Salt Spring Coffee co-founder Mickey McLeod
Credit: Meta Rose Photography. Mickey McLeod

The CEO and co-founder of the Richmond-based roastery has been camping in his 1989 Volkswagen Westfalia for 15 years

Mickey McLeod cared about nature long before “sustainability” became a buzzword. As a kid, McLeod camped with his family and his Cub Scout troop, but a move from New Westminster to rural Texada Island in 1966 turned the pastime into a lifelong hobby. “I just got to be outdoors, at the beach, in the woods, fishing in creeks,” says the co-founder and CEO of Salt Spring Coffee. “It was a really exciting opportunity as a 10-year-old to have that at my disposal.”

If you’re wondering what his campsite looked like back then, picture a bivouac, a can of beans and trout cooked over a fire.

McLeod may be a car camper now, but he hasn’t lost that boyhood spirit. “It’s not rolling up in a big RV and flicking on a switch and everything powers on,” he says. “There are much easier ways to do it, but I like that kind of challenge—I’m incredibly practical and can figure things out.”

For the coffee connoisseur, such resourcefulness extends to his trusty vehicle, a 1989 Volkswagen Westfalia that he’s driven through B.C. and beyond for 15 years. Along the way, McLeod has decked out the van with a bigger engine and equipped it for convenience; it now has two dens, a pop-up top, an awning for shade, solar panels and an outdoor shower. “I did a tremendous amount of work on getting it to be a good off-road vehicle,” he says. “I wouldn’t say it can go anywhere , but it can go a lot of places with the work I’ve done.”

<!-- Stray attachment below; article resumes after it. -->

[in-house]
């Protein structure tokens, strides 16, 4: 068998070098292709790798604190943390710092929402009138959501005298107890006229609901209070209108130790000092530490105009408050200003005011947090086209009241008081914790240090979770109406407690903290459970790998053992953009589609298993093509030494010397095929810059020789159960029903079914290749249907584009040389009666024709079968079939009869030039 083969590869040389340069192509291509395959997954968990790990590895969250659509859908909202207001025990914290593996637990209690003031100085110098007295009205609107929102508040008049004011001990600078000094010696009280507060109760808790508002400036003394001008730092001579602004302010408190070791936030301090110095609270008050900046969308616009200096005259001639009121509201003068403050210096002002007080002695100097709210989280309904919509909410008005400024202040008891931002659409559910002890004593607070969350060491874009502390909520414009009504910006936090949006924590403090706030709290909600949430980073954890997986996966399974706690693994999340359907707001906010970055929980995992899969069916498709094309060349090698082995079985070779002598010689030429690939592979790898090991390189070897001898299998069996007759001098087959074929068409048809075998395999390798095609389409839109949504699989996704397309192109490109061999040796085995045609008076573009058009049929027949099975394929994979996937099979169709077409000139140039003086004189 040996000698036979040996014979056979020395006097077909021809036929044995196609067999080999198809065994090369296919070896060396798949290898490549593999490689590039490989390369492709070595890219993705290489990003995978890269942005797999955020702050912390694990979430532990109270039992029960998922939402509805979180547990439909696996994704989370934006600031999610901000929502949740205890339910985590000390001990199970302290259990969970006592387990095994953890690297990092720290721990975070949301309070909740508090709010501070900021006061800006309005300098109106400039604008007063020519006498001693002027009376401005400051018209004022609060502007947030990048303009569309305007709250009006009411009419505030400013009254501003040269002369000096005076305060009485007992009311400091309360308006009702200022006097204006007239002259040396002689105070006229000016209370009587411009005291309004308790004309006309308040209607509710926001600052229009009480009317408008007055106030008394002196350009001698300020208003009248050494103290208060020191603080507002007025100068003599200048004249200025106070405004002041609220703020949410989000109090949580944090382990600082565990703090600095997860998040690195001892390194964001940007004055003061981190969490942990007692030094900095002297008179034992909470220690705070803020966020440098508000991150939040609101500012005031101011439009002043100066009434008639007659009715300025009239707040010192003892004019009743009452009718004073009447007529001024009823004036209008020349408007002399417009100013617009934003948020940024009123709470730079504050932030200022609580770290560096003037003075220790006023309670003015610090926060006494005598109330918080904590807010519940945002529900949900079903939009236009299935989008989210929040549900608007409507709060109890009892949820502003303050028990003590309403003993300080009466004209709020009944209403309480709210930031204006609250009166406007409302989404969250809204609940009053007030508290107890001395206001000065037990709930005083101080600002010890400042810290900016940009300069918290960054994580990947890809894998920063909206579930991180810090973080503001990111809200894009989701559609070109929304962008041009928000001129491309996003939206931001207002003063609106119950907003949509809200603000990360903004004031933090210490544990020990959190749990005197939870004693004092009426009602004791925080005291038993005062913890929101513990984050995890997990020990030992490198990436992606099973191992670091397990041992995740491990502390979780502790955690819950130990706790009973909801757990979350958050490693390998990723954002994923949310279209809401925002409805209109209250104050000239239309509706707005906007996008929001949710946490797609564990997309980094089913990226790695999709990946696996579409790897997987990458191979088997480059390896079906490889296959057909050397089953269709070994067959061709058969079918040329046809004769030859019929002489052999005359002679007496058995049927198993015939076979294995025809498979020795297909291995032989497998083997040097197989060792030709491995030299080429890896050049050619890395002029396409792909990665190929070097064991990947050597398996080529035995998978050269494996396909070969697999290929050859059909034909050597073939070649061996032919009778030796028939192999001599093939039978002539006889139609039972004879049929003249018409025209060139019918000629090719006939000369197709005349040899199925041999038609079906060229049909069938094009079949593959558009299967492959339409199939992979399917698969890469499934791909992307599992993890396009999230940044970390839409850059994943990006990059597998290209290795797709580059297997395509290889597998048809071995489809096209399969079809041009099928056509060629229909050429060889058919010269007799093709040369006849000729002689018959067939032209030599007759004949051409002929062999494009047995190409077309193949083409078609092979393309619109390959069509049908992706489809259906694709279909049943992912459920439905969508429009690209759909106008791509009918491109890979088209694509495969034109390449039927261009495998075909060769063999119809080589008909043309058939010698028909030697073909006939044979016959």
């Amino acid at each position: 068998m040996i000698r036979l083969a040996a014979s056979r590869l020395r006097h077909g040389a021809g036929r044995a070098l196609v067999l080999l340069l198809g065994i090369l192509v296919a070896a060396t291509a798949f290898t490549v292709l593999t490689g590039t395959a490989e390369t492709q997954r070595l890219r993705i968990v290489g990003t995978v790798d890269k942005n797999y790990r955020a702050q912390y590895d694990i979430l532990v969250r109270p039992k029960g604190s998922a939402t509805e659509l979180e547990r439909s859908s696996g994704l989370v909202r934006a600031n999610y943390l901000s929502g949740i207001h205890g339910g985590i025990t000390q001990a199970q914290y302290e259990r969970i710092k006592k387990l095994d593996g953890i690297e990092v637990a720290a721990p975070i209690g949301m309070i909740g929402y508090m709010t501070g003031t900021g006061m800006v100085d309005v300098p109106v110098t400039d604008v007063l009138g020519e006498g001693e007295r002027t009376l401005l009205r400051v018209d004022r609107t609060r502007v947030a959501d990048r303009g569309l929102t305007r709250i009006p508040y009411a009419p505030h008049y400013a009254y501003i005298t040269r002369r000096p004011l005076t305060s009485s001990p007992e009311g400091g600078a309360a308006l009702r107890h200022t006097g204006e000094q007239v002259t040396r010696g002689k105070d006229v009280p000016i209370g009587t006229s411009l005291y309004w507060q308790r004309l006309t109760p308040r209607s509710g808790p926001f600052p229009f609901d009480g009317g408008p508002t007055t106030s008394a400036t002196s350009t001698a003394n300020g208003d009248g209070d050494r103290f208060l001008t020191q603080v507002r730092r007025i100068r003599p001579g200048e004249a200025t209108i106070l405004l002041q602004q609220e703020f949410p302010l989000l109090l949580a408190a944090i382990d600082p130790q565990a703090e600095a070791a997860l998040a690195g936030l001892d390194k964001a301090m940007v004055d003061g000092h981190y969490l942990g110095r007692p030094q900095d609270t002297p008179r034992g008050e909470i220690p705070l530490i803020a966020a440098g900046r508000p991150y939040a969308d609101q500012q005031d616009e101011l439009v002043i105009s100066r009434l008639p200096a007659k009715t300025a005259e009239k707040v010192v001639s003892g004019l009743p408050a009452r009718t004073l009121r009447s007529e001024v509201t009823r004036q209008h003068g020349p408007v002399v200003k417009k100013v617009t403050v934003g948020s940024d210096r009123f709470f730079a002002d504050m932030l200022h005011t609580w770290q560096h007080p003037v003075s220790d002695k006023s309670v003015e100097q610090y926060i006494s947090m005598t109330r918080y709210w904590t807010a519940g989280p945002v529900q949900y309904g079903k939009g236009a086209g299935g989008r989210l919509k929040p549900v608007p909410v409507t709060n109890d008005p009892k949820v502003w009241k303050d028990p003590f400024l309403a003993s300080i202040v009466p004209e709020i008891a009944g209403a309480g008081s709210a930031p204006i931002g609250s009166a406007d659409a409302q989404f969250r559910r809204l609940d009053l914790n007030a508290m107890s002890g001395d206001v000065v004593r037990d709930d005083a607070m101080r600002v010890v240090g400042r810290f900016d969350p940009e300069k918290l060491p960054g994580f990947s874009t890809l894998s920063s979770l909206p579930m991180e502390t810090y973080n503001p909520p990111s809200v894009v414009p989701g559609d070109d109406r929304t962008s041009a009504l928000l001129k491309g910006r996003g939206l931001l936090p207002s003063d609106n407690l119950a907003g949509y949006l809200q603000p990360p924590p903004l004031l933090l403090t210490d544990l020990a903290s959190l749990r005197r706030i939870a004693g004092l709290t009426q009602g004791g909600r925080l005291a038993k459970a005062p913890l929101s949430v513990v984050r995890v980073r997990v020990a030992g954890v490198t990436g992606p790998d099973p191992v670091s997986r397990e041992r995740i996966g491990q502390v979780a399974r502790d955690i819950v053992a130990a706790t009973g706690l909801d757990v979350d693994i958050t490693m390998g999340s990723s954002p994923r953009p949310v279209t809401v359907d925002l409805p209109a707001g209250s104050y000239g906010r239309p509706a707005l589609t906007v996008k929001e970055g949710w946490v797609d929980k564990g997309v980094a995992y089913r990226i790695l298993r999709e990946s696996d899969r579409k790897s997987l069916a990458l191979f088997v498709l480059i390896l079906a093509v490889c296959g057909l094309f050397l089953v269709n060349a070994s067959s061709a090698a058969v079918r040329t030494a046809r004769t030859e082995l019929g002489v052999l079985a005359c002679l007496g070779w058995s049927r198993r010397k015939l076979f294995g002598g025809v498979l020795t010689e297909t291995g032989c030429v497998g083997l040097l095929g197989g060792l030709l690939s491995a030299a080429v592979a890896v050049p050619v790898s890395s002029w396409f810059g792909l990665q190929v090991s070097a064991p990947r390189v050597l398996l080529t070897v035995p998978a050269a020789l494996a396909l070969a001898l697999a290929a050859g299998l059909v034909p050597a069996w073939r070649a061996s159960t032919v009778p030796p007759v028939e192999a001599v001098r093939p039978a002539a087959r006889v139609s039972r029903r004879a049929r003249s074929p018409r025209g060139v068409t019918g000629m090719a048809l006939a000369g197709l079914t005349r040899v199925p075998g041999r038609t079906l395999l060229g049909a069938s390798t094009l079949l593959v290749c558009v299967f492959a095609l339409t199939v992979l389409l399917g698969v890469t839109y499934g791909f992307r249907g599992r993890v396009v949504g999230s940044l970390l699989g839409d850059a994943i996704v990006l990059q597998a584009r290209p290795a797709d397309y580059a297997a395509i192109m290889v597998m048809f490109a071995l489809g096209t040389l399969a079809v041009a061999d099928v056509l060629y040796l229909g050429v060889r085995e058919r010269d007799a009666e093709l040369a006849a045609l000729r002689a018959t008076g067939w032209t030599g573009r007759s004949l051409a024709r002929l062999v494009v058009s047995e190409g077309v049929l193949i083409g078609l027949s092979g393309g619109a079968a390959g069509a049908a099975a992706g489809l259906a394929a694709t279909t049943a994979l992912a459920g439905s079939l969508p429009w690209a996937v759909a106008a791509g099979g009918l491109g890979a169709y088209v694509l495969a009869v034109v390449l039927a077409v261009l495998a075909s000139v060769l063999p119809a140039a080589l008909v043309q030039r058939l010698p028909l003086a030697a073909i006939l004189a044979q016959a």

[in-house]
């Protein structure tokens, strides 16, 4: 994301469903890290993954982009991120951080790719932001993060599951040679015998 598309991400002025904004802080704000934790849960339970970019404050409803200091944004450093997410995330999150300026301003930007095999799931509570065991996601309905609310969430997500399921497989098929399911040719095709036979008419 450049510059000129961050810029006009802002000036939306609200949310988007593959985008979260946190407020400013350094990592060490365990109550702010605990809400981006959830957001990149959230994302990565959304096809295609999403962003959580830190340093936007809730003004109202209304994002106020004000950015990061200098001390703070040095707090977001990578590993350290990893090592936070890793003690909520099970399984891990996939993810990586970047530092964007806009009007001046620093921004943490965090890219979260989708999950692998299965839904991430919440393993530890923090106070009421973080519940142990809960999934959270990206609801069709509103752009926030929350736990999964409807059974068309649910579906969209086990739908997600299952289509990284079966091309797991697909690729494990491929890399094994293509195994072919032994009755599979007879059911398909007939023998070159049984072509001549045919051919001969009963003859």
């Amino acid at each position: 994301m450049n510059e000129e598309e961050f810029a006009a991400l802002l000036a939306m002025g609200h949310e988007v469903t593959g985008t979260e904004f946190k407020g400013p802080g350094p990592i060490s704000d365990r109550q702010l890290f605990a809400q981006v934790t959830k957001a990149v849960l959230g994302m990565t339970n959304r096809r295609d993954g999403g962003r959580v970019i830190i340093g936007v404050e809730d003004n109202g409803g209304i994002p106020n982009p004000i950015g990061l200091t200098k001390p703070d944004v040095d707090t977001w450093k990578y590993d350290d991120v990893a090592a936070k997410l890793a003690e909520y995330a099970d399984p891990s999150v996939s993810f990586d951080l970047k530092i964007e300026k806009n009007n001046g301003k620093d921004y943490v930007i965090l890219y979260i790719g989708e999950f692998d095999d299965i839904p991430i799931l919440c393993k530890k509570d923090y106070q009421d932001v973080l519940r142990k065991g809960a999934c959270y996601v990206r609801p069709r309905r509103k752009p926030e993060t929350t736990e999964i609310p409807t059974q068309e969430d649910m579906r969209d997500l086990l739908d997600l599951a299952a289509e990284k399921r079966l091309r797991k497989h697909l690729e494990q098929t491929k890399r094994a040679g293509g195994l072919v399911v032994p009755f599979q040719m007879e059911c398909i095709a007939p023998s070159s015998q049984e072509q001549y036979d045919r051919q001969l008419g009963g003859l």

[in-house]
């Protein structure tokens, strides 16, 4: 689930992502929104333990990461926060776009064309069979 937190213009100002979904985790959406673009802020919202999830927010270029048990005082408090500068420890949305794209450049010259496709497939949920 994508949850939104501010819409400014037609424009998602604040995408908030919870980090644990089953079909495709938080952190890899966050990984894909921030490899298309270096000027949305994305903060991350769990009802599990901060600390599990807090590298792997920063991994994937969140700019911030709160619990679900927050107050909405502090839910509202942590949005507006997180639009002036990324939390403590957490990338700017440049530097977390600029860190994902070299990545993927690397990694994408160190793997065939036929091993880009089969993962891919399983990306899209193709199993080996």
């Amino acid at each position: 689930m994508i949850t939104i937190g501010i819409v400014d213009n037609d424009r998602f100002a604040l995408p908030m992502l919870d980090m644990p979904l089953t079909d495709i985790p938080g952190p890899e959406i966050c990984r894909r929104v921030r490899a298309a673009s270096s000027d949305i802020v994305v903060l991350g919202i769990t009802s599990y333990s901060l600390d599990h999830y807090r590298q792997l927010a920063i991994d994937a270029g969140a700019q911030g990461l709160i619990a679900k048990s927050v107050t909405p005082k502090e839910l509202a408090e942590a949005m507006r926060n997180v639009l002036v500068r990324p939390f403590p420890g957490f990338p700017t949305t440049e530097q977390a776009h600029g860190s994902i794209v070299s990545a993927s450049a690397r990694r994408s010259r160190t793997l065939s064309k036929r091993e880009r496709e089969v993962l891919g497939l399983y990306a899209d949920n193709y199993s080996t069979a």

There’s also plenty of room for some frequent fellow travellers: his wife, Salt Spring co-founder Robbyn Scott, and their three grandchildren. “We call it glamping,” McLeod says with a laugh. “We like to eat well—we don’t take freeze-dried food—and we have a comfortable place to sleep. If it rains, we can be in the van, so it’s sort of rustic elegance camping.” Their morning routine always includes fresh coffee made from scratch with a hand grinder.

The North Okanagan, Vancouver Island and Texada Island remain some of McLeod’s favourite local spots to camp. He took his grandson back to Texada just last summer: “Getting the grandkids to experience that—that’s the next level for me, having them be outside and see the beauty of camping. A little rustic, connecting with nature, roughing it a bit.”

One of McLeod’s longest journeys was a drive with Scott from B.C. to California that saw the van break down halfway through. “We had to rent a vehicle to drive part of the way,” he remembers. “That was a beautiful trip; a couple of weeks driving through the coastal mountains, through Washington and Oregon and California. It ended up being an adventure.”

His most notable adventure, however, took place one moonlit spring night in Alaska. Hearing a “whoosh” at his window, McLeod looked out to see a spectacular herd of caribou pass by.

In hindsight, Texada gave him more than a deep love of the outdoors. “There were a lot of people not wanting to go to Vietnam, hiding in corners of B.C. or throughout Canada,” McLeod says. “Our family had a general store in Gillies Bay, so I got to meet a lot of counterculture people at a very early age.”

The early 1970s revived appetites for what was then called “natural food,” an outlook that heavily influenced him and Scott. “It was about eating food that was not manufactured,” McLeod recalls. “So when we started Salt Spring Coffee in ’96, we were supporting organic agriculture for those reasons. We’ve been doing this for 26 years now, and we’re advocates for doing life, food and coffee in a better, cleaner, healthier way. That’s been our focus forever.”

Warrior Spotlight

Mickey McLeod and Robbyn Scott launched Salt Spring Coffee in 1996 to promote sustainable and fair-trade coffee. With 42 employees at last count, the Richmond-based roastery sells its products online and at stores across the country. The company is celebrating its 26th anniversary this year with a line of limited-edition coffees grown using organic regenerative agriculture, which has a relatively low environmental impact. “Both of us certainly have that passion and concern for environmental and social issues,” McLeod says of himself and Scott. “We haven’t swayed in our values at all."